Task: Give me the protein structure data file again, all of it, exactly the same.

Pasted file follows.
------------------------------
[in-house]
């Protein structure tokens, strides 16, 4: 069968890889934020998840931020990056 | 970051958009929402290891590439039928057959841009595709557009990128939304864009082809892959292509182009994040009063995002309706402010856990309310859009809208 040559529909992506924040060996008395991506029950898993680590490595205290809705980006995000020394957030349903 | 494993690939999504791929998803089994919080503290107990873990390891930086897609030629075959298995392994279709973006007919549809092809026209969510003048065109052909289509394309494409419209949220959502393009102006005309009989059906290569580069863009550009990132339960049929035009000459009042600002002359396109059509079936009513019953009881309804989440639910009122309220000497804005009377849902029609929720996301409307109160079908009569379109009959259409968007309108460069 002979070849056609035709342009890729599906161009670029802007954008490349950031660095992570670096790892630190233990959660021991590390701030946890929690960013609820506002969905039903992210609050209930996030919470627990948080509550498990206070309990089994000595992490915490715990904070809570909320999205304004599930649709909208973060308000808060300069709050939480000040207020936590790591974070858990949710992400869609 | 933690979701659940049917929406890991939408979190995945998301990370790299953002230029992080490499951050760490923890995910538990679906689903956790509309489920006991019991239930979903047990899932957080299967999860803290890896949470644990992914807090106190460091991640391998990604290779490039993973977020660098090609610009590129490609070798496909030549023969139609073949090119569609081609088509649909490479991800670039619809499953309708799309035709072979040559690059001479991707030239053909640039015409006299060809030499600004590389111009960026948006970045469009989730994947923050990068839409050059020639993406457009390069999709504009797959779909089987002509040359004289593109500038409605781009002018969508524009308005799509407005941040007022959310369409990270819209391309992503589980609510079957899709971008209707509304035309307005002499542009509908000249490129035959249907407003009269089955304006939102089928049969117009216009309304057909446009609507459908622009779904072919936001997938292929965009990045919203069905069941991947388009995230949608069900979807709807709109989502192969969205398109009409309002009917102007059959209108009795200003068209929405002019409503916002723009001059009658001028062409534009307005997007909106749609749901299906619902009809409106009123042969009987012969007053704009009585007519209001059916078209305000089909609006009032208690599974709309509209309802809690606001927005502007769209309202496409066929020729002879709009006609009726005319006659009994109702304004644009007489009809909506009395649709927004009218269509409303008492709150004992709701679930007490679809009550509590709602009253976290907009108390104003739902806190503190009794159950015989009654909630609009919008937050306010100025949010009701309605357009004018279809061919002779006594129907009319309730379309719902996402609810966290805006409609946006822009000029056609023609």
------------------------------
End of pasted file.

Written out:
[in-house]
């Protein structure tokens, strides 16, 4: 069968890889934020998840931020990056 | 970051958009929402290891590439039928057959841009595709557009990128939304864009082809892959292509182009994040009063995002309706402010856990309310859009809208 040559529909992506924040060996008395991506029950898993680590490595205290809705980006995000020394957030349903 | 494993690939999504791929998803089994919080503290107990873990390891930086897609030629075959298995392994279709973006007919549809092809026209969510003048065109052909289509394309494409419209949220959502393009102006005309009989059906290569580069863009550009990132339960049929035009000459009042600002002359396109059509079936009513019953009881309804989440639910009122309220000497804005009377849902029609929720996301409307109160079908009569379109009959259409968007309108460069 002979070849056609035709342009890729599906161009670029802007954008490349950031660095992570670096790892630190233990959660021991590390701030946890929690960013609820506002969905039903992210609050209930996030919470627990948080509550498990206070309990089994000595992490915490715990904070809570909320999205304004599930649709909208973060308000808060300069709050939480000040207020936590790591974070858990949710992400869609 | 933690979701659940049917929406890991939408979190995945998301990370790299953002230029992080490499951050760490923890995910538990679906689903956790509309489920006991019991239930979903047990899932957080299967999860803290890896949470644990992914807090106190460091991640391998990604290779490039993973977020660098090609610009590129490609070798496909030549023969139609073949090119569609081609088509649909490479991800670039619809499953309708799309035709072979040559690059001479991707030239053909640039015409006299060809030499600004590389111009960026948006970045469009989730994947923050990068839409050059020639993406457009390069999709504009797959779909089987002509040359004289593109500038409605781009002018969508524009308005799509407005941040007022959310369409990270819209391309992503589980609510079957899709971008209707509304035309307005002499542009509908000249490129035959249907407003009269089955304006939102089928049969117009216009309304057909446009609507459908622009779904072919936001997938292929965009990045919203069905069941991947388009995230949608069900979807709807709109989502192969969205398109009409309002009917102007059959209108009795200003068209929405002019409503916002723009001059009658001028062409534009307005997007909106749609749901299906619902009809409106009123042969009987012969007053704009009585007519209001059916078209305000089909609006009032208690599974709309509209309802809690606001927005502007769209309202496409066929020729002879709009006609009726005319006659009994109702304004644009007489009809909506009395649709927004009218269509409303008492709150004992709701679930007490679809009550509590709602009253976290907009108390104003739902806190503190009794159950015989009654909630609009919008937050306010100025949010009701309605357009004018279809061919002779006594129907009319309730379309719902996402609810966290805006409609946006822009000029056609023609």